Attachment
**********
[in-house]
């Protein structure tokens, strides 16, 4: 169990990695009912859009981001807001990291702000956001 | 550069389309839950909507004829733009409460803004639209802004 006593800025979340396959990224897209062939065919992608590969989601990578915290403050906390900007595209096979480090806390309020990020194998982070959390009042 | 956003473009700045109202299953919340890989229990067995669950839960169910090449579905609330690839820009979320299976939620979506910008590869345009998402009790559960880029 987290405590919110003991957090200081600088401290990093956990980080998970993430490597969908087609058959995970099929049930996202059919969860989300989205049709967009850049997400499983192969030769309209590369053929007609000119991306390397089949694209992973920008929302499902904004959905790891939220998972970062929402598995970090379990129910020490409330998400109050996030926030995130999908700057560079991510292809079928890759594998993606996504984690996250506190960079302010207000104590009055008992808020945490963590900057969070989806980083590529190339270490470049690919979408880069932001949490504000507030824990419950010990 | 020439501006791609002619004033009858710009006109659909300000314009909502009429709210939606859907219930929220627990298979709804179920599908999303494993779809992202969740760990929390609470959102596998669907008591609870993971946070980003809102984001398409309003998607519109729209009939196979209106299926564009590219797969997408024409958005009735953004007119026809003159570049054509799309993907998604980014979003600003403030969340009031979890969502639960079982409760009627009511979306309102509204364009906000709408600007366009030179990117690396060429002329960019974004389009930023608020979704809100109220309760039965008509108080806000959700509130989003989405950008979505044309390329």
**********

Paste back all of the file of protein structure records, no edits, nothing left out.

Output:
[in-house]
């Protein structure tokens, strides 16, 4: 169990990695009912859009981001807001990291702000956001 | 550069389309839950909507004829733009409460803004639209802004 006593800025979340396959990224897209062939065919992608590969989601990578915290403050906390900007595209096979480090806390309020990020194998982070959390009042 | 956003473009700045109202299953919340890989229990067995669950839960169910090449579905609330690839820009979320299976939620979506910008590869345009998402009790559960880029 987290405590919110003991957090200081600088401290990093956990980080998970993430490597969908087609058959995970099929049930996202059919969860989300989205049709967009850049997400499983192969030769309209590369053929007609000119991306390397089949694209992973920008929302499902904004959905790891939220998972970062929402598995970090379990129910020490409330998400109050996030926030995130999908700057560079991510292809079928890759594998993606996504984690996250506190960079302010207000104590009055008992808020945490963590900057969070989806980083590529190339270490470049690919979408880069932001949490504000507030824990419950010990 | 020439501006791609002619004033009858710009006109659909300000314009909502009429709210939606859907219930929220627990298979709804179920599908999303494993779809992202969740760990929390609470959102596998669907008591609870993971946070980003809102984001398409309003998607519109729209009939196979209106299926564009590219797969997408024409958005009735953004007119026809003159570049054509799309993907998604980014979003600003403030969340009031979890969502639960079982409760009627009511979306309102509204364009906000709408600007366009030179990117690396060429002329960019974004389009930023608020979704809100109220309760039965008509108080806000959700509130989003989405950008979505044309390329």